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Fan turns Bloodborne boss into disturbing Warhammer 40k mini

Skilled mini-maker Evgeny Kirsanov created this note-perfect kitbash of Bloodborne boss Micolash to use as a Warhammer 40k Inquisitor

Warhammer 40k conversion of Bloodborne boss Micolash, host of the Nightmare, by Evgeny Kirsanov

This scratch-built Warhammer 40k mini version of Bloodborne boss Micolash, Host of the Nightmare, was created by hobbyist and full-time medical doctor Evgeny Kirsanov. Shared to his Instagram on March 2, Kirsanov will use the dreadful dream-wanderer as an Inquisitor for Warhammer 40k.

Kirsanov says that the only Games Workshop parts in the model are Stormcast Eternals greaves and Eldar weapons. The rest is a mixture of two modelling putties, Greenstuff and Apoxie sculpt. By mixing putties you combine their properties: greenstuff is rubbery and pliable when soft, while Apoxie is more claylike and easier to cut or file after it has cured.

Warhammer 40k conversion of Bloodborne boss Micolash, host of the Nightmare, by Evgeny Kirsanov

If you want to try sculpting yourself, Kirsanov says the key is to “practise” and “use drawing guides – for anatomy, clothes”. He says that sculpting the clean, straight lines of the ‘Mensis Cage’ – the elaborate headgear enclosing the Inquisitor’s head – was a matter of “practice, practice”.

Kirsanov’s lore for his Inquisitor Micolash is a little different from the ambiguous storytelling of the Bloodborne boss: he’s “director of the Mensis Somnology Institute”, a “radical and secretive” branch of the Inquisition that “literally defends humanity inside its dreams”.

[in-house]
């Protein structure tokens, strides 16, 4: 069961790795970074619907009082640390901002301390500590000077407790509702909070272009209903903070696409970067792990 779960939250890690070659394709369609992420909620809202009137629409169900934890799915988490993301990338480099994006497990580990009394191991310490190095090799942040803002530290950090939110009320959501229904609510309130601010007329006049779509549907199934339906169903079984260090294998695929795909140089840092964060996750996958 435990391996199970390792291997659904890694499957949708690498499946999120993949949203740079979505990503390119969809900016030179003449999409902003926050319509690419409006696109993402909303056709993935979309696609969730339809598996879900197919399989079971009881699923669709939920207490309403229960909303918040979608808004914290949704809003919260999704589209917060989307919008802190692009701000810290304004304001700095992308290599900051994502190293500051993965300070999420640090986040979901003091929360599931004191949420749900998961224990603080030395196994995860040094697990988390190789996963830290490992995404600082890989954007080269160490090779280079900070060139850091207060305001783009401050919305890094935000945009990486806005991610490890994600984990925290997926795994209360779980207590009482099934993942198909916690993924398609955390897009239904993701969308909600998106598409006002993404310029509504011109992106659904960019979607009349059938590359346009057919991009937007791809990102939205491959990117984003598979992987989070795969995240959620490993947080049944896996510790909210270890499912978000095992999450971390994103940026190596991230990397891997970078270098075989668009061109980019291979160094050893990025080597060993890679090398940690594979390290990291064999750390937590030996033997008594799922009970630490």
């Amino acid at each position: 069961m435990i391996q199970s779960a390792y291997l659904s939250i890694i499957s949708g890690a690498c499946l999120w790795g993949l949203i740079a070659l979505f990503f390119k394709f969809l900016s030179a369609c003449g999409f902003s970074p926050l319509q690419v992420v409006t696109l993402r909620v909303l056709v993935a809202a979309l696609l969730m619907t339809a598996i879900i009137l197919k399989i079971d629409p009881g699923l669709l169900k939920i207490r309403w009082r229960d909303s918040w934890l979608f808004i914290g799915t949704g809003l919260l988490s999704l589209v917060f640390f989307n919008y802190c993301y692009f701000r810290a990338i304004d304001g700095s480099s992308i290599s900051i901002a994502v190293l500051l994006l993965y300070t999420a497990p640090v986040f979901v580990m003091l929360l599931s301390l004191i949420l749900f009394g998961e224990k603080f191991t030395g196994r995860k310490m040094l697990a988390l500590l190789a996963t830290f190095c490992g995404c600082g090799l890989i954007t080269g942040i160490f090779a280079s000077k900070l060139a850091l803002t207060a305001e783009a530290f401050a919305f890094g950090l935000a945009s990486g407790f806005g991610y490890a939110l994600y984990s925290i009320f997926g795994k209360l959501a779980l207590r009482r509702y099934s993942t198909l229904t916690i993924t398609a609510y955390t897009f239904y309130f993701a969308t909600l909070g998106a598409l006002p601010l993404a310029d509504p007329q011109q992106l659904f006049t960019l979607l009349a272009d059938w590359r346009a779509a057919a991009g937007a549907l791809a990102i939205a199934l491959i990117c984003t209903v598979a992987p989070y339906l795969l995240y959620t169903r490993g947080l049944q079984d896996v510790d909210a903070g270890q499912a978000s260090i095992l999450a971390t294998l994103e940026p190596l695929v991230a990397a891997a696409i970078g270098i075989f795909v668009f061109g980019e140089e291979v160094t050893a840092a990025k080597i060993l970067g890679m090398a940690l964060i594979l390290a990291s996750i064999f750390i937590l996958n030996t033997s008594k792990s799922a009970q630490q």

Warhammer 40k conversion of Bloodborne boss - converted Leyndell Knight model by Evgeny Kirsanov

If you want to check out Kirsanov’s other projects, you can find him on Instagram as @pax_acrylica. He says his next project is another Inquisitor. This isn’t his first time merging From Software characters with a Warhammer 40k faction: he has an extremely elaborate Adeptus Mechanicus Kastelan Robot themed on the Leyndell Knights from Elden Ring.

Kirsanov’s style is rooted in the Inq28 tradition, a web community of Warhammer 40k and Warhammer fans who make elaborate conversions. Many indie miniature wargames have sprung out of that scene – last year we wrote about Necropolis28, a wargame that’s equal parts Warhammer and Dark Souls, and recently we featured ACOLYTE, a solo mode for Warhammer 40k Kill Team from the Inq28 scene. Later this year, Osprey Games is publishing The Doomed, an Inq28-inspired game that blends Warhammer 40k and Monster Hunter.